Elephants All The Way Down
I remember when I first realized as a young child that the world did not rest on anything, that it was floating in space as a self-contained ball – never thrown up, and never to come down. That day my father told me the story of a woman in the audience when Betrand Russell explained this to a crowded lecture hall in London. “Young man” she is supposed to have said, “everyone knows the world rests on the back of four elephants.” When Russell asked her what the elephants stood on she said, definitively, “It’s elephants all the way down.” It was much later in life that I realized that world of values is like the physical world – it too rests on no ultimate foundation but is nevertheless a beautiful, self-supported, gem.
The universe we live in is an utterly neutral place. It is neither malevolent nor benevolent. It is not out to get us and will not reward us for good deeds or a well-lived life. There is no ultimate judge, no final judgment, no definitive resting point for our assertions of value. There is no purpose or meaning to be found in the existence of the stars, the rocks, the trees, or even the duck-billed platypus.
This does not mean that there is not good or evil, beauty or venality in this world. It is just that they are of our making and judged by our understanding. The values that color this neutral universe come from us – from our desires and beliefs – and they are made real in our actions and words. We don’t live in a moral world, but we do bring one into being by the way we live.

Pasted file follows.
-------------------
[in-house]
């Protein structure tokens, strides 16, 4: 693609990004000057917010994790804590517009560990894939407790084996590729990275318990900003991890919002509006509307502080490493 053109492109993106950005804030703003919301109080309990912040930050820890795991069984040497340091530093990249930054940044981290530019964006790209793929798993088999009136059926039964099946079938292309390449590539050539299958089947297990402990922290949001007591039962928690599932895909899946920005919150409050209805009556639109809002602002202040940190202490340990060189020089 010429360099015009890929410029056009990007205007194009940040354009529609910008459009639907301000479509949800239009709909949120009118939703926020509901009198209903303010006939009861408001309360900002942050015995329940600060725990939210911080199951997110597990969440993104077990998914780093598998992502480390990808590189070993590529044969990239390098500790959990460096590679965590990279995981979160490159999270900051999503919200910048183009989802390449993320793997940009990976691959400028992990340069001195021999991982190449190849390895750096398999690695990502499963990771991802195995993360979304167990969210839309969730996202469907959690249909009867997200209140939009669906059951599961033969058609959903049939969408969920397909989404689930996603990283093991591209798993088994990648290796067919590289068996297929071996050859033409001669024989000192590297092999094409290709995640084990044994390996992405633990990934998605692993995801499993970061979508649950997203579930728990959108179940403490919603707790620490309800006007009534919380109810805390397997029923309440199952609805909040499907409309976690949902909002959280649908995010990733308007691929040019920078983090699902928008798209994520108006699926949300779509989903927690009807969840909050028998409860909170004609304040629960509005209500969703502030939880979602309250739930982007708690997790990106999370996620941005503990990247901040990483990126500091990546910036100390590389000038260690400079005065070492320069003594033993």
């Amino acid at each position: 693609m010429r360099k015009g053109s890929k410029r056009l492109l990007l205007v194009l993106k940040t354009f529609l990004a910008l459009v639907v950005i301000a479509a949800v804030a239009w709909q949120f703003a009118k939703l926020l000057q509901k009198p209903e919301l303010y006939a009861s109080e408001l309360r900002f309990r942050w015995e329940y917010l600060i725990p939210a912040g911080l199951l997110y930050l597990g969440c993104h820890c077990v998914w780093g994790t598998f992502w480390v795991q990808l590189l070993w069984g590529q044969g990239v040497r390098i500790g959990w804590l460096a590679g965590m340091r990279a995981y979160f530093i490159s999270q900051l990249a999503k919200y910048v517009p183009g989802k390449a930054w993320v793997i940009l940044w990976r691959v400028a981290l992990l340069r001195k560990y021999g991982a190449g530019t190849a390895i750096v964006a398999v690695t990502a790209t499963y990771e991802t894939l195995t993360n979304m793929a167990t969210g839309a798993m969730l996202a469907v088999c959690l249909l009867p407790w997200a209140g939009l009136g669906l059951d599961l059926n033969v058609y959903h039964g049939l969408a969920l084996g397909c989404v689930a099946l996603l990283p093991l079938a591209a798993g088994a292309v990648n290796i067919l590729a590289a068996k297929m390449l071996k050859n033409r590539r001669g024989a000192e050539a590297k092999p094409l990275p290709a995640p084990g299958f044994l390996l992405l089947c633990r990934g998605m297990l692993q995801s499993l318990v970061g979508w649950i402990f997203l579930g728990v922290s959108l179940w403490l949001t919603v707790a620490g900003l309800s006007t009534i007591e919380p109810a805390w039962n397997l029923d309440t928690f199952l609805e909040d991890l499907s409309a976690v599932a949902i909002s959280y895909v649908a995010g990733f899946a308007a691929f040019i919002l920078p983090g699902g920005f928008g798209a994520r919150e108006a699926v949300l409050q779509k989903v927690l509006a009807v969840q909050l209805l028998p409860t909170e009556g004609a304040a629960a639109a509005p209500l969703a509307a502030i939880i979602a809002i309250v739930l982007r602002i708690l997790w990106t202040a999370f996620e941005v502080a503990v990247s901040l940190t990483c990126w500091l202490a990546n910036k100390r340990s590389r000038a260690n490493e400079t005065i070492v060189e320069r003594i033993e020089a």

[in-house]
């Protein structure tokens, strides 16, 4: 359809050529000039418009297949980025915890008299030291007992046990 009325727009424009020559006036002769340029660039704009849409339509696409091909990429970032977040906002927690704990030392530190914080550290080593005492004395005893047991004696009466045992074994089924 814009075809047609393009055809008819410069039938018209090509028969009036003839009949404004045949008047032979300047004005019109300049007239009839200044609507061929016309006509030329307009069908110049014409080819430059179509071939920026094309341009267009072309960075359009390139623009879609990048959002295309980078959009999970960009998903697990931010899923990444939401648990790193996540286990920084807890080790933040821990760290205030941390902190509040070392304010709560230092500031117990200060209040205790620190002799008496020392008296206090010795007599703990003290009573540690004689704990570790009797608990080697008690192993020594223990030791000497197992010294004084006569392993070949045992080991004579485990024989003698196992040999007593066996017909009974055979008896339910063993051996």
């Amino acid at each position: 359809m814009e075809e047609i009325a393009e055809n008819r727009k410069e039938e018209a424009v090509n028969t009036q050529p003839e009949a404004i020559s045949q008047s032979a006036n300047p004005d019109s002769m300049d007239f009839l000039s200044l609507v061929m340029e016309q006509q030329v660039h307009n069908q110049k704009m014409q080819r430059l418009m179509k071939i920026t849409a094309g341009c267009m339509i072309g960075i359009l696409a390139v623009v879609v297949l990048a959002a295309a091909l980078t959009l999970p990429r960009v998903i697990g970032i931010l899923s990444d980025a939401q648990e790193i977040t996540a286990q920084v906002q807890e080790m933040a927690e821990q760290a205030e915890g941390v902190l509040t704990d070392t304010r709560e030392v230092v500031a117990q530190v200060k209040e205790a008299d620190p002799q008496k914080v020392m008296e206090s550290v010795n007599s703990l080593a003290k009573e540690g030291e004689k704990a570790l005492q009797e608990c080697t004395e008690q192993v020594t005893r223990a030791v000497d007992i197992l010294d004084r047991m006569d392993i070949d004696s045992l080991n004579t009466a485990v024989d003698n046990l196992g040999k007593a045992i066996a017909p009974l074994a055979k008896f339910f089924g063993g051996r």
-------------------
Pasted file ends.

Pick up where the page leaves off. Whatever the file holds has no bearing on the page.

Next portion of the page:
There is both freedom and an attendant responsibility in this realization. Yes, we are free to make the world according to our desires but, when the world we create is ugly, harmful, or demeaning we have no one but ourselves to blame. No devil, no original sin, no dark side of the force. And when the world we create is humane, or luscious, or vibrant, or joyous, then the credit is ours as well.
Choosing to act is choosing to make real the value that the action embodies. If I cheat on my taxes, chicanery finds a greater toe-hold in the world. If I help a small child up a difficult flight of steps, compassion blossoms just slightly. And when I craft a finely wrought phrase or a delicate line, beauty comes to life. Without actions, without actors, there are no values.
The world we live in is, as the philosopher David Hume once said, one that we “gild and stain with colors borrowed from our sentiments.” The world of values rests on nothing. There are no elephants all the way down. But it is a rich and vibrant world – a jewel hanging in space, held up by nothing, but alive with possibility.
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